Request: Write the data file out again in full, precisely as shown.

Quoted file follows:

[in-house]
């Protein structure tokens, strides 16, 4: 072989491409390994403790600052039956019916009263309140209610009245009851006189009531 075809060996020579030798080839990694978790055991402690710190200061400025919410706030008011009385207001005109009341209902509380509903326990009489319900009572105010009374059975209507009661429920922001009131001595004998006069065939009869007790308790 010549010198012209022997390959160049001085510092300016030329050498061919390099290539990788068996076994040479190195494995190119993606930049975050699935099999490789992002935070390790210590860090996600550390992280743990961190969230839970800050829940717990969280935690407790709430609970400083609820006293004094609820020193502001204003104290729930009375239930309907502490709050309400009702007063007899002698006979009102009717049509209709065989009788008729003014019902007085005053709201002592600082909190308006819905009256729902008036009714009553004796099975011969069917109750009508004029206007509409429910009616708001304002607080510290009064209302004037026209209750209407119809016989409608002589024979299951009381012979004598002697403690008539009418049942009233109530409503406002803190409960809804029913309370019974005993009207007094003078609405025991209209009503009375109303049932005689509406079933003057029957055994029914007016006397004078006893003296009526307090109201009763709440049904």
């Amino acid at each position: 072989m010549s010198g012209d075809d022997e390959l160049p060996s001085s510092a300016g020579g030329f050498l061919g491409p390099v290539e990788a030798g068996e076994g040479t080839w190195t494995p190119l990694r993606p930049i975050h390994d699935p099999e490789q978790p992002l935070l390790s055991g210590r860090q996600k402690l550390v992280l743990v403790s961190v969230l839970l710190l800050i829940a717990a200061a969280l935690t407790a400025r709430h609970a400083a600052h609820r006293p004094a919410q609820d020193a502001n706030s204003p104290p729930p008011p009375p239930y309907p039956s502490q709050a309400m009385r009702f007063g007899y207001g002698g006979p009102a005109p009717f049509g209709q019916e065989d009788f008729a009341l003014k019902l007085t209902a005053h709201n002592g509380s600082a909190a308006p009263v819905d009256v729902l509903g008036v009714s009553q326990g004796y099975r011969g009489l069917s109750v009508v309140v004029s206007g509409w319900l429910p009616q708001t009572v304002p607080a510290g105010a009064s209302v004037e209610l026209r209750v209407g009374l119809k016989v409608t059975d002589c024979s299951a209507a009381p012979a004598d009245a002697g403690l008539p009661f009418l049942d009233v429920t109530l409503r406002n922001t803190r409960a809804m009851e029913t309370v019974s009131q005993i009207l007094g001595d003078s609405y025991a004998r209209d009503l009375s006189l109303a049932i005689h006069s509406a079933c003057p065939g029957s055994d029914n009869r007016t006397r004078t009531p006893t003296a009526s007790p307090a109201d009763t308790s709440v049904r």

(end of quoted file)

[in-house]
């Protein structure tokens, strides 16, 4: 072989491409390994403790600052039956019916009263309140209610009245009851006189009531 075809060996020579030798080839990694978790055991402690710190200061400025919410706030008011009385207001005109009341209902509380509903326990009489319900009572105010009374059975209507009661429920922001009131001595004998006069065939009869007790308790 010549010198012209022997390959160049001085510092300016030329050498061919390099290539990788068996076994040479190195494995190119993606930049975050699935099999490789992002935070390790210590860090996600550390992280743990961190969230839970800050829940717990969280935690407790709430609970400083609820006293004094609820020193502001204003104290729930009375239930309907502490709050309400009702007063007899002698006979009102009717049509209709065989009788008729003014019902007085005053709201002592600082909190308006819905009256729902008036009714009553004796099975011969069917109750009508004029206007509409429910009616708001304002607080510290009064209302004037026209209750209407119809016989409608002589024979299951009381012979004598002697403690008539009418049942009233109530409503406002803190409960809804029913309370019974005993009207007094003078609405025991209209009503009375109303049932005689509406079933003057029957055994029914007016006397004078006893003296009526307090109201009763709440049904």
């Amino acid at each position: 072989m010549s010198g012209d075809d022997e390959l160049p060996s001085s510092a300016g020579g030329f050498l061919g491409p390099v290539e990788a030798g068996e076994g040479t080839w190195t494995p190119l990694r993606p930049i975050h390994d699935p099999e490789q978790p992002l935070l390790s055991g210590r860090q996600k402690l550390v992280l743990v403790s961190v969230l839970l710190l800050i829940a717990a200061a969280l935690t407790a400025r709430h609970a400083a600052h609820r006293p004094a919410q609820d020193a502001n706030s204003p104290p729930p008011p009375p239930y309907p039956s502490q709050a309400m009385r009702f007063g007899y207001g002698g006979p009102a005109p009717f049509g209709q019916e065989d009788f008729a009341l003014k019902l007085t209902a005053h709201n002592g509380s600082a909190a308006p009263v819905d009256v729902l509903g008036v009714s009553q326990g004796y099975r011969g009489l069917s109750v009508v309140v004029s206007g509409w319900l429910p009616q708001t009572v304002p607080a510290g105010a009064s209302v004037e209610l026209r209750v209407g009374l119809k016989v409608t059975d002589c024979s299951a209507a009381p012979a004598d009245a002697g403690l008539p009661f009418l049942d009233v429920t109530l409503r406002n922001t803190r409960a809804m009851e029913t309370v019974s009131q005993i009207l007094g001595d003078s609405y025991a004998r209209d009503l009375s006189l109303a049932i005689h006069s509406a079933c003057p065939g029957s055994d029914n009869r007016t006397r004078t009531p006893t003296a009526s007790p307090a109201d009763t308790s709440v049904r």